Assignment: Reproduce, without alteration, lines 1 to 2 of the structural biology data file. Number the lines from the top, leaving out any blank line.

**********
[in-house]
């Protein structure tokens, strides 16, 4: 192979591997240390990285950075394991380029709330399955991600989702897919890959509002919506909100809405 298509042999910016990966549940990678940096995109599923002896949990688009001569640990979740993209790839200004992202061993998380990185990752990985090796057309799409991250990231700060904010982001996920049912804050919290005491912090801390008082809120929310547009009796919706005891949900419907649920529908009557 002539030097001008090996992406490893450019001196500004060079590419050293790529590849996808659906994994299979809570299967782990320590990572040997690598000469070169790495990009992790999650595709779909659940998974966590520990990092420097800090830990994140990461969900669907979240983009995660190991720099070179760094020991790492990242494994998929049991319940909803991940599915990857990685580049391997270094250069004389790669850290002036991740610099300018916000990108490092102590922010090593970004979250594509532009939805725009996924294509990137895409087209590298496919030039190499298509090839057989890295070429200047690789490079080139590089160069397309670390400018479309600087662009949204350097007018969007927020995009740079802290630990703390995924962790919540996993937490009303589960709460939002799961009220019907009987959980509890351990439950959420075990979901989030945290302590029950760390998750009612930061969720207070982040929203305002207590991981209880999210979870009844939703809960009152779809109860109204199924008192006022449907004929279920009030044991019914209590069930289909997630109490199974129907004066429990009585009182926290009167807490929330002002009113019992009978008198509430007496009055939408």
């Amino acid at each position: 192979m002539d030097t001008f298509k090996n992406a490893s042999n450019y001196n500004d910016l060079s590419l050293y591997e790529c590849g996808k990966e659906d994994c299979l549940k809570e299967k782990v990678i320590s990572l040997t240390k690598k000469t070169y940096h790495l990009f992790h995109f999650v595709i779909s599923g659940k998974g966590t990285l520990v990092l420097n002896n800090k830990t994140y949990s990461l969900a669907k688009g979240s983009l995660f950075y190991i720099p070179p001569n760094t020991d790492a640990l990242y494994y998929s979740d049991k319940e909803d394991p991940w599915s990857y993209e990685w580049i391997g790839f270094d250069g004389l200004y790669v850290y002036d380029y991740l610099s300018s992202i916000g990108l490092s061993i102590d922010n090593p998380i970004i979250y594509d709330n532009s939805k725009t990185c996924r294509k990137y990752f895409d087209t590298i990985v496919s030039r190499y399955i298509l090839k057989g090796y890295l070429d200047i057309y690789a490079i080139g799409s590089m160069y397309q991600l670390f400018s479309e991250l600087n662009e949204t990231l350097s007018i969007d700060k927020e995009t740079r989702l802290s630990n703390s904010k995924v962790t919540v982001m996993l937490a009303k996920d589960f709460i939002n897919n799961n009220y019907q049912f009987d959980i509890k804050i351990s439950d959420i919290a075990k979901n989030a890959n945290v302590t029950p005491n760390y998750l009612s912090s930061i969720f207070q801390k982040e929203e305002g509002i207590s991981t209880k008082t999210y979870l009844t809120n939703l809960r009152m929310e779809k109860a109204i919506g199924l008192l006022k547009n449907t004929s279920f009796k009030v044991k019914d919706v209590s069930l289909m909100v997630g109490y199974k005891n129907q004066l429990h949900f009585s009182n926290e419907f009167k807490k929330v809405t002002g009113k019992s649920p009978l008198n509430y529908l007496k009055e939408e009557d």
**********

[in-house]
């Protein structure tokens, strides 16, 4: 192979591997240390990285950075394991380029709330399955991600989702897919890959509002919506909100809405 298509042999910016990966549940990678940096995109599923002896949990688009001569640990979740993209790839200004992202061993998380990185990752990985090796057309799409991250990231700060904010982001996920049912804050919290005491912090801390008082809120929310547009009796919706005891949900419907649920529908009557 002539030097001008090996992406490893450019001196500004060079590419050293790529590849996808659906994994299979809570299967782990320590990572040997690598000469070169790495990009992790999650595709779909659940998974966590520990990092420097800090830990994140990461969900669907979240983009995660190991720099070179760094020991790492990242494994998929049991319940909803991940599915990857990685580049391997270094250069004389790669850290002036991740610099300018916000990108490092102590922010090593970004979250594509532009939805725009996924294509990137895409087209590298496919030039190499298509090839057989890295070429200047690789490079080139590089160069397309670390400018479309600087662009949204350097007018969007927020995009740079802290630990703390995924962790919540996993937490009303589960709460939002799961009220019907009987959980509890351990439950959420075990979901989030945290302590029950760390998750009612930061969720207070982040929203305002207590991981209880999210979870009844939703809960009152779809109860109204199924008192006022449907004929279920009030044991019914209590069930289909997630109490199974129907004066429990009585009182926290009167807490929330002002009113019992009978008198509430007496009055939408």